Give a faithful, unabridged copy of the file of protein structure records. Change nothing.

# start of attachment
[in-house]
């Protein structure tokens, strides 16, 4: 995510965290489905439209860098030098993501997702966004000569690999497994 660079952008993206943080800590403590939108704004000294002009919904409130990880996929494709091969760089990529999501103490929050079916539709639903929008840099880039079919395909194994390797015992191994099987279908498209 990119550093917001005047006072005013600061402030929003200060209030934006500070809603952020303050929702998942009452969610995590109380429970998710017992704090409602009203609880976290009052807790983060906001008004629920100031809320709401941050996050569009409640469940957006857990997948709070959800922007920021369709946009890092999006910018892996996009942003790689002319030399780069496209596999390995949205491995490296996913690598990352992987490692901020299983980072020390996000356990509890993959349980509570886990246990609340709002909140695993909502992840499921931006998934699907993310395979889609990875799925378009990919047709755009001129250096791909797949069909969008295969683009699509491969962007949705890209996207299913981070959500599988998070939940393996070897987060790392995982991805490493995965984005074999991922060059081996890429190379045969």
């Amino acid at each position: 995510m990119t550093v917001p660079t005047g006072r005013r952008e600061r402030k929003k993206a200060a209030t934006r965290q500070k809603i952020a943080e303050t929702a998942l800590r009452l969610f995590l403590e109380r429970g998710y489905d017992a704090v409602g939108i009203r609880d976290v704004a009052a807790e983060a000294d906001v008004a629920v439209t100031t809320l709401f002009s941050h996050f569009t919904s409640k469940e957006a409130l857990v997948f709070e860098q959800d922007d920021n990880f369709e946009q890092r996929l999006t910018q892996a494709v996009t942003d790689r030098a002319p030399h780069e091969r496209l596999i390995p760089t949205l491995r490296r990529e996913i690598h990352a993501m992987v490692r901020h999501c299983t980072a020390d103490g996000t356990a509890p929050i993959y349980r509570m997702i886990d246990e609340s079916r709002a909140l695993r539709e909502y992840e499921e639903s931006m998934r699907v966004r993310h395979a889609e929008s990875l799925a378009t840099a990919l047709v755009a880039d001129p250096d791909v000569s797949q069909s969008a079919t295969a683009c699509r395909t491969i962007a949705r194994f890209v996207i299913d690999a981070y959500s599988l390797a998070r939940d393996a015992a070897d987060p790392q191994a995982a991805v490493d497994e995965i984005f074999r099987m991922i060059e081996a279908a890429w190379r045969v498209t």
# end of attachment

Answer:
[in-house]
């Protein structure tokens, strides 16, 4: 995510965290489905439209860098030098993501997702966004000569690999497994 660079952008993206943080800590403590939108704004000294002009919904409130990880996929494709091969760089990529999501103490929050079916539709639903929008840099880039079919395909194994390797015992191994099987279908498209 990119550093917001005047006072005013600061402030929003200060209030934006500070809603952020303050929702998942009452969610995590109380429970998710017992704090409602009203609880976290009052807790983060906001008004629920100031809320709401941050996050569009409640469940957006857990997948709070959800922007920021369709946009890092999006910018892996996009942003790689002319030399780069496209596999390995949205491995490296996913690598990352992987490692901020299983980072020390996000356990509890993959349980509570886990246990609340709002909140695993909502992840499921931006998934699907993310395979889609990875799925378009990919047709755009001129250096791909797949069909969008295969683009699509491969962007949705890209996207299913981070959500599988998070939940393996070897987060790392995982991805490493995965984005074999991922060059081996890429190379045969």
């Amino acid at each position: 995510m990119t550093v917001p660079t005047g006072r005013r952008e600061r402030k929003k993206a200060a209030t934006r965290q500070k809603i952020a943080e303050t929702a998942l800590r009452l969610f995590l403590e109380r429970g998710y489905d017992a704090v409602g939108i009203r609880d976290v704004a009052a807790e983060a000294d906001v008004a629920v439209t100031t809320l709401f002009s941050h996050f569009t919904s409640k469940e957006a409130l857990v997948f709070e860098q959800d922007d920021n990880f369709e946009q890092r996929l999006t910018q892996a494709v996009t942003d790689r030098a002319p030399h780069e091969r496209l596999i390995p760089t949205l491995r490296r990529e996913i690598h990352a993501m992987v490692r901020h999501c299983t980072a020390d103490g996000t356990a509890p929050i993959y349980r509570m997702i886990d246990e609340s079916r709002a909140l695993r539709e909502y992840e499921e639903s931006m998934r699907v966004r993310h395979a889609e929008s990875l799925a378009t840099a990919l047709v755009a880039d001129p250096d791909v000569s797949q069909s969008a079919t295969a683009c699509r395909t491969i962007a949705r194994f890209v996207i299913d690999a981070y959500s599988l390797a998070r939940d393996a015992a070897d987060p790392q191994a995982a991805v490493d497994e995965i984005f074999r099987m991922i060059e081996a279908a890429w190379r045969v498209t």